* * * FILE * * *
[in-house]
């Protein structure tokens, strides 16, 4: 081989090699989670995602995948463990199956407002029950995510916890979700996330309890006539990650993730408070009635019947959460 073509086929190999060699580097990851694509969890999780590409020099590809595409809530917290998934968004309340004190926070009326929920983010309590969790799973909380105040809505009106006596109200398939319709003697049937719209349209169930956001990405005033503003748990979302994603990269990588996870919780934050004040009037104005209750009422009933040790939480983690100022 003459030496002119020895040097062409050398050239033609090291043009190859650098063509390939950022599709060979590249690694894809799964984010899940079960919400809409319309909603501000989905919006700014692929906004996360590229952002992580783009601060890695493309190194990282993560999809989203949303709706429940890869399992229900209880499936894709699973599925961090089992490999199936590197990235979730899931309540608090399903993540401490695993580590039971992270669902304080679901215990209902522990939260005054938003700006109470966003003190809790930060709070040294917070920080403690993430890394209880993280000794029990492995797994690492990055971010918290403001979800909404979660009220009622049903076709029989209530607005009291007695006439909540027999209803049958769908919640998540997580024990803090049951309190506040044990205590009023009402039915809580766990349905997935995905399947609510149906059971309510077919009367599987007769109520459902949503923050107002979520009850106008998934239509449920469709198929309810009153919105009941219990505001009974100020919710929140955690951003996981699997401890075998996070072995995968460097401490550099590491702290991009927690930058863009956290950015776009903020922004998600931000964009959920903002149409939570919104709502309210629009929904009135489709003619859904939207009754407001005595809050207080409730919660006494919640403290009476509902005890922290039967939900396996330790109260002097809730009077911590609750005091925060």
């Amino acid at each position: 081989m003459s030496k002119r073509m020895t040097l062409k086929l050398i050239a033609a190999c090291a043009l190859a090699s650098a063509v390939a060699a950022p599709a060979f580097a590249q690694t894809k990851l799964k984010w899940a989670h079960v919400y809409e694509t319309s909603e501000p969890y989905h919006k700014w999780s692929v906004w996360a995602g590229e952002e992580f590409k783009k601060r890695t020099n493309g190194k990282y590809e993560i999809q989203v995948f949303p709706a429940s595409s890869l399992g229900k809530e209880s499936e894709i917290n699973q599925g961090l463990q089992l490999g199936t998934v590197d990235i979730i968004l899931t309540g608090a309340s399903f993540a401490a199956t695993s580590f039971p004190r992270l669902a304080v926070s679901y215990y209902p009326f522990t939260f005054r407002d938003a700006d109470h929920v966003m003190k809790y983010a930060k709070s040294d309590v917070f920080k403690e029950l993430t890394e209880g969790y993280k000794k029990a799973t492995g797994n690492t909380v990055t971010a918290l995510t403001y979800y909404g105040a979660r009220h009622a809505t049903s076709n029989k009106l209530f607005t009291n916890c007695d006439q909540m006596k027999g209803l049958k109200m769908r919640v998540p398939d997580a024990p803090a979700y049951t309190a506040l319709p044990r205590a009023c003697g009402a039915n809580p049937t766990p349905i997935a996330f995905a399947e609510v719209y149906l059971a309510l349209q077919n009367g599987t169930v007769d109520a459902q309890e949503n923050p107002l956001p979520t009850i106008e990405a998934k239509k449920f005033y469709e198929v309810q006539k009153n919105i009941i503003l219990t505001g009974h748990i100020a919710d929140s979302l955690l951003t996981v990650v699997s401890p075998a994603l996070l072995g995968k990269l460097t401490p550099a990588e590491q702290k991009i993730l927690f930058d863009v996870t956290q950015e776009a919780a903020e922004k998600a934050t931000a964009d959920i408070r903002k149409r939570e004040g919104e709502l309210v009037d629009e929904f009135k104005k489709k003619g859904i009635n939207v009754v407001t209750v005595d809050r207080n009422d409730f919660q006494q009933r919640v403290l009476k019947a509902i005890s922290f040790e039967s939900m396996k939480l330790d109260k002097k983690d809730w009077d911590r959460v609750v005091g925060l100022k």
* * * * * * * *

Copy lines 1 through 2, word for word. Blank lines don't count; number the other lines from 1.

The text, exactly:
[in-house]
């Protein structure tokens, strides 16, 4: 081989090699989670995602995948463990199956407002029950995510916890979700996330309890006539990650993730408070009635019947959460 073509086929190999060699580097990851694509969890999780590409020099590809595409809530917290998934968004309340004190926070009326929920983010309590969790799973909380105040809505009106006596109200398939319709003697049937719209349209169930956001990405005033503003748990979302994603990269990588996870919780934050004040009037104005209750009422009933040790939480983690100022 003459030496002119020895040097062409050398050239033609090291043009190859650098063509390939950022599709060979590249690694894809799964984010899940079960919400809409319309909603501000989905919006700014692929906004996360590229952002992580783009601060890695493309190194990282993560999809989203949303709706429940890869399992229900209880499936894709699973599925961090089992490999199936590197990235979730899931309540608090399903993540401490695993580590039971992270669902304080679901215990209902522990939260005054938003700006109470966003003190809790930060709070040294917070920080403690993430890394209880993280000794029990492995797994690492990055971010918290403001979800909404979660009220009622049903076709029989209530607005009291007695006439909540027999209803049958769908919640998540997580024990803090049951309190506040044990205590009023009402039915809580766990349905997935995905399947609510149906059971309510077919009367599987007769109520459902949503923050107002979520009850106008998934239509449920469709198929309810009153919105009941219990505001009974100020919710929140955690951003996981699997401890075998996070072995995968460097401490550099590491702290991009927690930058863009956290950015776009903020922004998600931000964009959920903002149409939570919104709502309210629009929904009135489709003619859904939207009754407001005595809050207080409730919660006494919640403290009476509902005890922290039967939900396996330790109260002097809730009077911590609750005091925060």